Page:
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Application of the Extended k nn Method to Resistance Spot Welding Process Identication and the Benets of Process Information
Heli Koskim ki (ne Junno), Perttu Laurinen, Eija Haapalainen, Lauri Tuovinen and Juha R ning, Member, IEEE a e o

Abstract Resistance spot welding is used to join two or more metal objects, and the technique is in widespread use in, for example, the automotive and electrical industries. This paper introduces the use of the k-nearest neighbours (knn) method to identify similar welding processes. The two main benets achieved from knowing the most similar process are: (1) the time needed for the set-up of a new process can be substantially reduced by restoring the process parameters leading to highquality joints, and (2) the quality of new welding spots can be predicted and improved using the stored information of a similar process. In this study, the basic knn method was found to be inadequate, and an extension of the knn -method, called similarity measure, was developed. The similarity measure provides information of how similar the new process is by using the distance to the k-nearest neighbours. Based on the results, processes can be classied, and the similarity measure proved to be a valuable addition to the existing methodology. Furthermore, process information can provide a major benet to welding industry. Index Terms Similarity, past cases utilisation, initialisation parameters, quality control, process drift.


ESISTANCE spot welding is used to join metal objects. It is widely used in, for example, the electrical and automotive industries. Figure 1 shows an example where two metal sheets are welded together. Electrode force is applied to hold the electrodes tightly together, and an electrical current is passed through the electrodes and the material. The resistance of the material being welded is much higher than the resistance of the electrodes. Thus, enough heat is generated to melt the metal. The pressure on the electrodes forces the molten spots in the two pieces of metal to unite and thereby to form the nal spot (nugget).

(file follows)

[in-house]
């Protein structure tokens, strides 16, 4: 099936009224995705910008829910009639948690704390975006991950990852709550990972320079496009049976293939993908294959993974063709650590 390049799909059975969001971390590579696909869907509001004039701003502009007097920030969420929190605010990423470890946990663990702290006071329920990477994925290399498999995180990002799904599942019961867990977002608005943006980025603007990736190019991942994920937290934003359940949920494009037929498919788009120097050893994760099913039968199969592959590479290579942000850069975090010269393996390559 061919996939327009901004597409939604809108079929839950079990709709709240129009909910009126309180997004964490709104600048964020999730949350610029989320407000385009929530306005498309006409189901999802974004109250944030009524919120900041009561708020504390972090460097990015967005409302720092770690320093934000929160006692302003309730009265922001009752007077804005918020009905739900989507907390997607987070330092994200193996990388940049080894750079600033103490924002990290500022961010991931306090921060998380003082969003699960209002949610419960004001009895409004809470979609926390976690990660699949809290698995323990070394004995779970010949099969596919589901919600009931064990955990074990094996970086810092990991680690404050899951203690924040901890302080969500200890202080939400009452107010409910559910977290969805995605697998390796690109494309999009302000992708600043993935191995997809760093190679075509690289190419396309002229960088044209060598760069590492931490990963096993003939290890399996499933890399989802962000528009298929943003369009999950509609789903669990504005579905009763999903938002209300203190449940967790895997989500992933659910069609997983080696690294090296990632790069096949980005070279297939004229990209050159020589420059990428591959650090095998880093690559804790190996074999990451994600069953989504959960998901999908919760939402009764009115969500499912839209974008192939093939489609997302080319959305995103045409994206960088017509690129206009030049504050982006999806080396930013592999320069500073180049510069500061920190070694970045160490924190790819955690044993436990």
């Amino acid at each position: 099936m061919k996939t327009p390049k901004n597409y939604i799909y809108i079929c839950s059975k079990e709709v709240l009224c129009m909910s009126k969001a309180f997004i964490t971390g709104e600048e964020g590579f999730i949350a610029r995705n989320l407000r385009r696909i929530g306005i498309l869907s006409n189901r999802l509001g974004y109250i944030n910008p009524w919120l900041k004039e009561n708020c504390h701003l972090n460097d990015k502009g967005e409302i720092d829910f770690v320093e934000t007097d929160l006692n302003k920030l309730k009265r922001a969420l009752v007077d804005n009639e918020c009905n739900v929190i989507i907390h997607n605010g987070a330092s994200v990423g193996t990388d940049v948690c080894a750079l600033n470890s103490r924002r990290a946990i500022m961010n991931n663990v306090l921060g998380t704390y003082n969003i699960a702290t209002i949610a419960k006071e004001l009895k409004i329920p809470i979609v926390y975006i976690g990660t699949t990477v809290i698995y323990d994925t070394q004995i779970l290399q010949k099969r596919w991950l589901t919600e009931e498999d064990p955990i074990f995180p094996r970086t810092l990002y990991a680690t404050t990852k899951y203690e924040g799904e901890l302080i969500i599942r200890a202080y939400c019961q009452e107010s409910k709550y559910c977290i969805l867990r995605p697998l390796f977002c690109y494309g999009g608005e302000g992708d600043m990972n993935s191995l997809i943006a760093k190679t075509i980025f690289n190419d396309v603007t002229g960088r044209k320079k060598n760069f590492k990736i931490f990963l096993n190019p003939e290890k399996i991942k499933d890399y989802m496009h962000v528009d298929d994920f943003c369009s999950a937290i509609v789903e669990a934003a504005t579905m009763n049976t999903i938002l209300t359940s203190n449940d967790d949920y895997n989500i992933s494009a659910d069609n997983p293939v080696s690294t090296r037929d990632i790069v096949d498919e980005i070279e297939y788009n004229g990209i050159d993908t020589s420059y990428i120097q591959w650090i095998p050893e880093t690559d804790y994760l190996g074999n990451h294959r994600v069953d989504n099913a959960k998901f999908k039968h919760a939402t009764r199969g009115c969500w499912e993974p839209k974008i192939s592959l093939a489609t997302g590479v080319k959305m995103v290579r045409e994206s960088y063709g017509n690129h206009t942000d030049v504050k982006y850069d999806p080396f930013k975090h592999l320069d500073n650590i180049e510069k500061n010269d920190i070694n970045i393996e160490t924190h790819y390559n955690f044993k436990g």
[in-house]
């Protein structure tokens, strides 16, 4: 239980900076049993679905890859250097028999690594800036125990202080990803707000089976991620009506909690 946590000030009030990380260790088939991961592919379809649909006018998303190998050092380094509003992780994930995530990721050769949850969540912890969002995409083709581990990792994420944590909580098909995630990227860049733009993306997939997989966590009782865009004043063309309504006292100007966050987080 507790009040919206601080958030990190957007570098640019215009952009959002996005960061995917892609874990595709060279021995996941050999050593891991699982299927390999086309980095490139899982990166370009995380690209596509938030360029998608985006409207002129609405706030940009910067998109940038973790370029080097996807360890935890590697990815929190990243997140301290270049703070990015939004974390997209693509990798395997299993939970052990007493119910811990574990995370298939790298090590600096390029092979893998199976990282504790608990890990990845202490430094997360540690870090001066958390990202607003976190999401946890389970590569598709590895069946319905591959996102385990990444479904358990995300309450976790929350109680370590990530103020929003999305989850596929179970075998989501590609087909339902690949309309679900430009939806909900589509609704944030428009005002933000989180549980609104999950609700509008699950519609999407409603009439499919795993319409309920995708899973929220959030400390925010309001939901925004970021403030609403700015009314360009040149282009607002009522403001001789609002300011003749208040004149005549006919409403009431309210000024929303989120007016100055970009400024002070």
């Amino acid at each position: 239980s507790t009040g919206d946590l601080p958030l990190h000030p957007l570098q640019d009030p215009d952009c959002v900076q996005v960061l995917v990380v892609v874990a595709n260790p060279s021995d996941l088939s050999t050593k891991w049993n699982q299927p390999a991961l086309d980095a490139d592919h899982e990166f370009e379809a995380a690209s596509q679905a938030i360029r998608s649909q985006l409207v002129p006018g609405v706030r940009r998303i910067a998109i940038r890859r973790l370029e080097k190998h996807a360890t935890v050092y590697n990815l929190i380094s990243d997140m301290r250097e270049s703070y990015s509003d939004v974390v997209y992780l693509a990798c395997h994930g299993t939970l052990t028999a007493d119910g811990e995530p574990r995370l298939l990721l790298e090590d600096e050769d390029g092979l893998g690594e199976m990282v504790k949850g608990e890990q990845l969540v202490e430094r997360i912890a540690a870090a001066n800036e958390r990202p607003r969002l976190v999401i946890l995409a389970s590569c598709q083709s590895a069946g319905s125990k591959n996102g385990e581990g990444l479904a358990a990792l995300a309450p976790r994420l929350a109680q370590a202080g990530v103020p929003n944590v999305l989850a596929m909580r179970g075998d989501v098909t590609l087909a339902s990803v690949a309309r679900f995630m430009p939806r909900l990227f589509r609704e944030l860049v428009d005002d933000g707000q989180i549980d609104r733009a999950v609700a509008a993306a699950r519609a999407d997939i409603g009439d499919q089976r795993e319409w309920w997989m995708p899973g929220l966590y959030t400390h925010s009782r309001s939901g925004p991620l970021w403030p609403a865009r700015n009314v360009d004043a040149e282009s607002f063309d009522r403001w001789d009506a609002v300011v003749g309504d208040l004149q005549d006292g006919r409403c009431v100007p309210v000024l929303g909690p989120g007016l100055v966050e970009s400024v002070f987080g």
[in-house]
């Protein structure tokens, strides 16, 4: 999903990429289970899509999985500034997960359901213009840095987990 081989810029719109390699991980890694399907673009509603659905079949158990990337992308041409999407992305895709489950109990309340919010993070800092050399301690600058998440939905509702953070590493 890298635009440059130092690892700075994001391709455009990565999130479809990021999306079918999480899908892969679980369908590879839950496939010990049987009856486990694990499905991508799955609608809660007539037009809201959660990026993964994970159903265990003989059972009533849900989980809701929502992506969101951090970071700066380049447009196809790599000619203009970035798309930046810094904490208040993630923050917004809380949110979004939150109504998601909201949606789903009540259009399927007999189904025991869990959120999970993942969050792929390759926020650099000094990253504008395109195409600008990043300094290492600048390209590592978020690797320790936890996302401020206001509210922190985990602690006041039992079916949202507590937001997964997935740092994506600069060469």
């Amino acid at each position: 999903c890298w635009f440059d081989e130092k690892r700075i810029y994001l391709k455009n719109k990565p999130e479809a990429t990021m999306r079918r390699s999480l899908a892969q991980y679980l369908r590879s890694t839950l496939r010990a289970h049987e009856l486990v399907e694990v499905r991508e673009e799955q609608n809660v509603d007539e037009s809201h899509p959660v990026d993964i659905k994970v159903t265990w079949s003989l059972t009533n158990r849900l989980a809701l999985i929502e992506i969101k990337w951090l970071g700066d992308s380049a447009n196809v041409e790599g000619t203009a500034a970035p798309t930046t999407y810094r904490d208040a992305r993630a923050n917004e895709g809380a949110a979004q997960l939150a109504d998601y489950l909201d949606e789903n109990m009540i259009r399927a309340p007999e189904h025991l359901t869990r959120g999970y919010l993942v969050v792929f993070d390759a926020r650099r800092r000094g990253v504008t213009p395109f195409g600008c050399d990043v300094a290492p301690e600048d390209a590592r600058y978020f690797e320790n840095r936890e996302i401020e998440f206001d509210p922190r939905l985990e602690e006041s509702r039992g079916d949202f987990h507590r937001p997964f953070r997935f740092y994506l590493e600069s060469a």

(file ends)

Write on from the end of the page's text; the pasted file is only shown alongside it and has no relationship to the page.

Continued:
The principle of this study can be seen in Figure 2. At rst, data from a new process are gathered and pre-processed. Previously collected data from different processes are already available in a database. The new data are compared with the data stored in the database and the most similar process is identied (process identication). After that, the similarity measure is calculated between the new data set and the most similar process. If the processes are classied as similar based on the similarity measure, the database restores the process parameters leading to high-quality joints (the time needed for the set-up of a new process can be substantially reduced) or the methods optimal for quality control and improvement. The methods that were developed for a similar process work well enough with the new process. In this study, the term process is used to refer to a welding event where certain materials are welded together using certain machines and controllers. The parameters assigned to welding machines can vary within a process, but if, for example, the thickness of the metal sheets changes, the welding event is categorised as a new process. Hence, process could also be dened as production batch. The emphasis of this study is on process identication, the similarity between any two processes and the benets of process information. The knn method was used to nd the most similar process, and an extension of the knn method was developed to nd out if the most similar process could be classied as similar. The idea of process identication was introduced for the rst time in [1]. Further research has since been carried out, and this study is a follow-up on the authors second article on process identication, where different classication methods were discussed [2]. In addition, an early version of this study was reported in [3]. However,

Fig. 1.

Spot welding.

Fig. 2.

The principle of the study.